What is writing like? Someone asked me this the other day and I’d honestly struggled to provide a decent answer. What does it actually feel like, on the whole, the act of being engaged in writing?
|Button and hat-cord maker, Nurnberg, 1669
Later that week I was on a train heading eastwards with a pile of scribbles that I was trying to cohere into a short story, (at least once the crazy lady with plants in the luggage rack had got off at Romsey). The scribbles, so far, seemed to be amounting to the right kind of atmosphere, they sketched out a proper length and I could almost picture the arc of their finishedness neatly ahead of me. Now it was time to gather together the moment of crystallisation, or punctuation note, which I’d already planned quite a while ago on another piece of paper. I read through that, and thought it might work best as dialogue, straight from the voice. My biro marked out some arrows to help me remember what I’d decided. I drew a snail in the margin. But still something was missing. It became horribly clear that I needed a sub-moment; that in fact nothing was done and it would all have to be reworked if it was to work at all, to hang properly. But what was the missing thing? I read it through a few more times and the lacuna gaped at me all the way past Havant, getting larger and larger until it ate up the point of the scribbles. There was nothing in my head for that bit, nothing at all. The last of my coffee got cold, the fields outside slid by.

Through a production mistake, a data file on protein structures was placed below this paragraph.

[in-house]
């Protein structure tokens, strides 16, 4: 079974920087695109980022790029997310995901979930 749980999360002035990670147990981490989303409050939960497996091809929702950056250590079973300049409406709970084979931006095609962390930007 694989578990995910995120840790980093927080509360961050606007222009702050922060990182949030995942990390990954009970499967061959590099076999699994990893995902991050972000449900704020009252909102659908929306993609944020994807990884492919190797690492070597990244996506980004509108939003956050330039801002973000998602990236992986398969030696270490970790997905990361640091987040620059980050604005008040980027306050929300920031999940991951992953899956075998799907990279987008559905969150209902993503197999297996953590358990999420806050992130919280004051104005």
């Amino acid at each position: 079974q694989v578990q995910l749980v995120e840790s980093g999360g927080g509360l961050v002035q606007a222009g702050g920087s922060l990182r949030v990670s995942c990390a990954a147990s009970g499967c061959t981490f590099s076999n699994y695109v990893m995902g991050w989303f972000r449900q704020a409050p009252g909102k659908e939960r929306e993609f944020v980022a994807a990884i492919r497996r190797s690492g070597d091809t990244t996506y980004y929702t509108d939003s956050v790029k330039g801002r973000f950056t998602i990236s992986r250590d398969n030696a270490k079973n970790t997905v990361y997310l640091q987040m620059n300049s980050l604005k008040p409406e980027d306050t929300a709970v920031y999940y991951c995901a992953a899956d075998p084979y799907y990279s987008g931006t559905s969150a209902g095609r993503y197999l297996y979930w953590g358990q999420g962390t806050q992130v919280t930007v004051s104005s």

Suddenly a man moving along the aisle let out a loud, startling grunt and bent over to pick up something from the carpet right by my seat. ‘I need one of those!’ he shouted, delightedly, to anyone that had no iPod in their ears, and held up a white button in the air like a little trophy.
And at that moment I was struck by how writing is so often like that - always waiting for that lucky button to appear. At first it’s all about laying down the groundwork, preparing, limbering up with thousands of words, and then it’s just a wait for the right thing to come from nowhere, when you least expect it, like heading back from the buffet car in that jacket that doesn’t button up anymore.
Of course – what you come across might not be quite the right shade or size, but it might be useful. Some days there’ll be some kind of button, some there won’t, but if there’s one thing I’ve learnt over the last few years it’s that you have to be looking, looking all the time, scribbling with the pen, staying alert. It’s not the camera that will steal your soul – it’s novelists. Novelists would steal any aspect of your life if it were interesting enough or relevant enough to whatever they’re currently doing – they’re out there, waiting to pounce on any fragment the unwary might let slip, to use straightaway or to save for later. There should be signage on trains like there is for pickpockets; Novelists operate in this area. Next time the person beside you is furtively scribbling something down – beware.
Jane Borodale’s novel 'The Knot' is currently out in hardback. She is working on her third. Her website is www.janeborodale.com